What the Gang at the Galactic Garage Are Saying...

Ordo Novum Seculorum...Talk about the New World Order! Got us three new solar systems in the shop here in just as many months, Danny boy, see how they glow!

Nuthin' near the like ever happened to Earth folk before, seems we were always

the only solar system around this town--only one we ever needed, if you ask me!--

and suddenly BANG! we got us a THANG hummin' and buzzin' over by the gate there,

and we gotta DEAL with it, like it or not, and from what I been hearin', some of these astrologers don't like it one little bit.

Some good ol' astrology boys been sayin' these new planets and solar systems out there are too far away to do anything much to earth people's horoscopes. But didn't them wild and crazy physics fellers find that the 'weak force' is the glue of the universe, and that the farther away a thing is, the stronger its effect? Ain't Pluto the pit bull of our solar system, meaner than a junkyard dog and father away from our sweet Earth than Hell itself?

I confess, my friends, I hardly know what to think about this new mess astrologers are going to have to handle now and worse to come: other solar systems! New planets! More comets! To think we astrologers used to be so back-woods-bigoted we wouldn't even study comets, until that sneaky maverick, Chiron, showed up in November '77. We didn't know it was a comet back in them days, figured it was a small planet, or somethin', an asteroid way off its path maybe. Zane Stein and Al Morrison launched a worldwide research and info pooling project to find out fast what Chiron might mean in horoscopes and in global events. And study it to death we did, finding it linked with healing, pregnancy, the Human Genome project, you name it, Zane Stein can tell you all about that. By the time in 1990 astronomers found out Chiron was a comet, a mere dirty snowball, astrologers had to confront a collective bias against studying anything outside the established old order.

Now comes Uranus hitting Aquarius (January '96) and Pluto entering Sagittarius (November '95) and astrology is forced to expand, observe, research, rethink, and adjust to this new, unsettling, foreign data.

If horoscopes are 'frozen snapshots' of our solar system at a particular moment, and the art and language of astrology are based on the shape of our solar system, shall future horoscopes include symbols for other, faraway solar systems?

28 August 1996

Will horoscopes of the future go to three dimensions and be read spherically, holographic images, like 3-D chess? Already we note parallels, declinations, parans.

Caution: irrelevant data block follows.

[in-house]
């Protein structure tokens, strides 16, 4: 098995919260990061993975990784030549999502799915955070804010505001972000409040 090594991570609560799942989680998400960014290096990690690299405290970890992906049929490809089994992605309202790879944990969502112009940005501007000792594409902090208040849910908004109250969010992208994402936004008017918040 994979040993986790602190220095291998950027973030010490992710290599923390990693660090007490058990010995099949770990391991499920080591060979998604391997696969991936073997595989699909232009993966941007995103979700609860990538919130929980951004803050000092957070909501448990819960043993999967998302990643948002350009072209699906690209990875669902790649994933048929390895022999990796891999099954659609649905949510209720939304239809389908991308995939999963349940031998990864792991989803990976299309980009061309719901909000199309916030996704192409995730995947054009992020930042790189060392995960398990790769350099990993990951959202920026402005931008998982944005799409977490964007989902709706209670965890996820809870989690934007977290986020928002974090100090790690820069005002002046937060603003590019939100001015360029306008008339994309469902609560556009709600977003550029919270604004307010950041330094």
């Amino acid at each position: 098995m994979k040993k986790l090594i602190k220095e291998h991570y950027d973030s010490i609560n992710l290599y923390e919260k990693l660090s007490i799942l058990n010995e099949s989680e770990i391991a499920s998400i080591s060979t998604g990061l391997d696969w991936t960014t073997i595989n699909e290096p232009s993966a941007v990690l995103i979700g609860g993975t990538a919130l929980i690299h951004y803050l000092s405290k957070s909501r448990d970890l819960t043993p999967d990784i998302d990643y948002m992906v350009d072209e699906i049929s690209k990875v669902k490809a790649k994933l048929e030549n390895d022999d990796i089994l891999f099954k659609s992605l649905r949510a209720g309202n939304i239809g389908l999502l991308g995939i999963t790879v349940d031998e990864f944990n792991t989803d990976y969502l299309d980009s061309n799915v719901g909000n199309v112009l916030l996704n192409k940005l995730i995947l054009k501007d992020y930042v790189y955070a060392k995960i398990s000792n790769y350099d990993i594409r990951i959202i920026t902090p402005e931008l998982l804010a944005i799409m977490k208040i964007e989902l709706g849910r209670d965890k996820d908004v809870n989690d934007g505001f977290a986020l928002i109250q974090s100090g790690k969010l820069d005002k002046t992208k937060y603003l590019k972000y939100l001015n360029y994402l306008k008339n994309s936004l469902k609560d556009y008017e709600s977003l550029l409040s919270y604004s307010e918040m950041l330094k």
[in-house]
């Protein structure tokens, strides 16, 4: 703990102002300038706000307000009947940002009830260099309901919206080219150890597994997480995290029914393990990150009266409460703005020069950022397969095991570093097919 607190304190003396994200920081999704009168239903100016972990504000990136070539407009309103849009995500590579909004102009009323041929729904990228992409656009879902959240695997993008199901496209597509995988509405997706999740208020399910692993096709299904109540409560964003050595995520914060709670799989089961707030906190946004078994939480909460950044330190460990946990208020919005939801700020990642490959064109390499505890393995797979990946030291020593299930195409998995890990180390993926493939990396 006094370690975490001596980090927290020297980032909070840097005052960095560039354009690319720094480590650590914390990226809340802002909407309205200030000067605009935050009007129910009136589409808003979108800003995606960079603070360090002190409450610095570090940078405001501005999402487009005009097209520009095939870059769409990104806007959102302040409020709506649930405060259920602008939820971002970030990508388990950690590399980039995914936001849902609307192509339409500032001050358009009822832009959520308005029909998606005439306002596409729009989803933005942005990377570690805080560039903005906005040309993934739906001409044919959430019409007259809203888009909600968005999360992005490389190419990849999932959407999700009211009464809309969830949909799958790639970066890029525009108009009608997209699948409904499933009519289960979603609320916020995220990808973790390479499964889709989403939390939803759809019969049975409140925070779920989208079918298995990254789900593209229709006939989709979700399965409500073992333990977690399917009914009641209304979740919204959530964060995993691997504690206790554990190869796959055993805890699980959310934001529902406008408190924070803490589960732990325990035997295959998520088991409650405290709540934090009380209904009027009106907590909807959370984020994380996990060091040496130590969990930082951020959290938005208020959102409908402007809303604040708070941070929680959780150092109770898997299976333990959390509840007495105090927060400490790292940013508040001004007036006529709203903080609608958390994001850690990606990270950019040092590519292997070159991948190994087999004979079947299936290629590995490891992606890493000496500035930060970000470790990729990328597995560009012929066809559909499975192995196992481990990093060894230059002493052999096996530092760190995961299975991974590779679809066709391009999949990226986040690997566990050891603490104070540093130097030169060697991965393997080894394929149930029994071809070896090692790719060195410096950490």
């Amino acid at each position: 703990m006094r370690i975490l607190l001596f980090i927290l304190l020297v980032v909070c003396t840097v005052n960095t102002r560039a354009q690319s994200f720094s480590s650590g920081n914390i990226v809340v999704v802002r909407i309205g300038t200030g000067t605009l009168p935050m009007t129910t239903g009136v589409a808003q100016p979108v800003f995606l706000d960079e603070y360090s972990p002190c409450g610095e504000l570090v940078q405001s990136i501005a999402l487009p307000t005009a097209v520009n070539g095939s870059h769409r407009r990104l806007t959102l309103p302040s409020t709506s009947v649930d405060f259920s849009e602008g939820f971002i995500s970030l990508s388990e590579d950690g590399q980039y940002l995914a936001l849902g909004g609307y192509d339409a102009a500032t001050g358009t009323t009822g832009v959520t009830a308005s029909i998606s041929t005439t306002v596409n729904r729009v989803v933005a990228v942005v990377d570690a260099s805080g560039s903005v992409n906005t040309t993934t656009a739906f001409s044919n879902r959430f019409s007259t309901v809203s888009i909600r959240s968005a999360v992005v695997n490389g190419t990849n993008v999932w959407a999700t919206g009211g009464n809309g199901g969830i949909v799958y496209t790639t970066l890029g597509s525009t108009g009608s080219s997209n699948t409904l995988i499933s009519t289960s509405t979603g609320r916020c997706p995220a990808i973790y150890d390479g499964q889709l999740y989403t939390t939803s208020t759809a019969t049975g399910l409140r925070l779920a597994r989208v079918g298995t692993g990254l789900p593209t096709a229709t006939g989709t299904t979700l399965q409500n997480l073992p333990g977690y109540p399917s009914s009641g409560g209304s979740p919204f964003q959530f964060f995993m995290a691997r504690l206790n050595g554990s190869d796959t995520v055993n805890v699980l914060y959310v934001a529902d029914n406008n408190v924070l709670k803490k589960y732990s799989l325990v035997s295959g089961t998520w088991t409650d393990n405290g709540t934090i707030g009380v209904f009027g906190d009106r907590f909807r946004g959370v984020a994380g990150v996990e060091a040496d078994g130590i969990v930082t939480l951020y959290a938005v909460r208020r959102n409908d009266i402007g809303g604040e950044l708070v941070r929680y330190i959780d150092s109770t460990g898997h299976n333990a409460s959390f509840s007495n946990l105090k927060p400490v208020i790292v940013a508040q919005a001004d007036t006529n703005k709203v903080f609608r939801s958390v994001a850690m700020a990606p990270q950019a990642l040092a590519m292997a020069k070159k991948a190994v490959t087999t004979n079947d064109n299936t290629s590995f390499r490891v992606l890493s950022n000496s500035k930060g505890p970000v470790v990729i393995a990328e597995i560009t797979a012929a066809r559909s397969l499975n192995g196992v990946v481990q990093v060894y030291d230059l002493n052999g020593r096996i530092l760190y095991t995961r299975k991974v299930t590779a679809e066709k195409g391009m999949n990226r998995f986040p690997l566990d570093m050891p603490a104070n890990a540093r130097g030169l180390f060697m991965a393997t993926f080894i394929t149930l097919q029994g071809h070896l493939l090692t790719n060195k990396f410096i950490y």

Will horoscopes fifty , a hundred, 300 years from now be Earth centred , Sun centred, Areocentric, centred round something else?

Will we keep the zodiac and our home solar system as our smaller 'picture frame',

enclosed in a larger picture frame? And what should that larger picture frame be?

How much longer will astrology to continue to base itself on the present zodiac, the 'circle of animals' traced by the apparent path of the Sun along the plane of the ecliptic? Even with computers, it will take years to collect observations and to form theoretical and working models of these new phenomena.

Brilliant scientific discoveries are about to rush in on us, forcing us to adapt to and to acknowledge that our solar system is a dear , though suddenly picayune, enclave in a much larger neighbourhood.

An interesting theoretical model may come from examining the Galactic Plane, the plane of the Milky Way Galaxy in which we live. For now, until we have a grasp of where we fit in say, the plane of the Local Group of galaxies, the Milky Way galaxy may give astrologers a larger picture frame with which to work, thus adding a third dimension, the missing z-axis, to the horoscopes of the future. Astrologers will need plenty more room and new grids in which to plop in the huge coming influx of newly discovered distant planets, solar systems and other bodies in our home galaxy.

More solar systems have been discovered recently. Watch this space! Astronomers and astrologers, let us hear from you!



Copyright 1996 Debbi Kempton-Smith Islamorada


galactic.gif (36023 bytes)

(from The Astronomical Companion by Guy Ottewell, used with permission)

For more information about Guy Ottewell publications, contact: 

Universal Workshop
P.O. Box 426
Middleburg, VA 20118-0426
telephone: 540-338-8996
or 888-432-2264

or click here

Author e-mail: Guy@universalworkshop.com


Signs on the Road (Mercury Retro tables, too)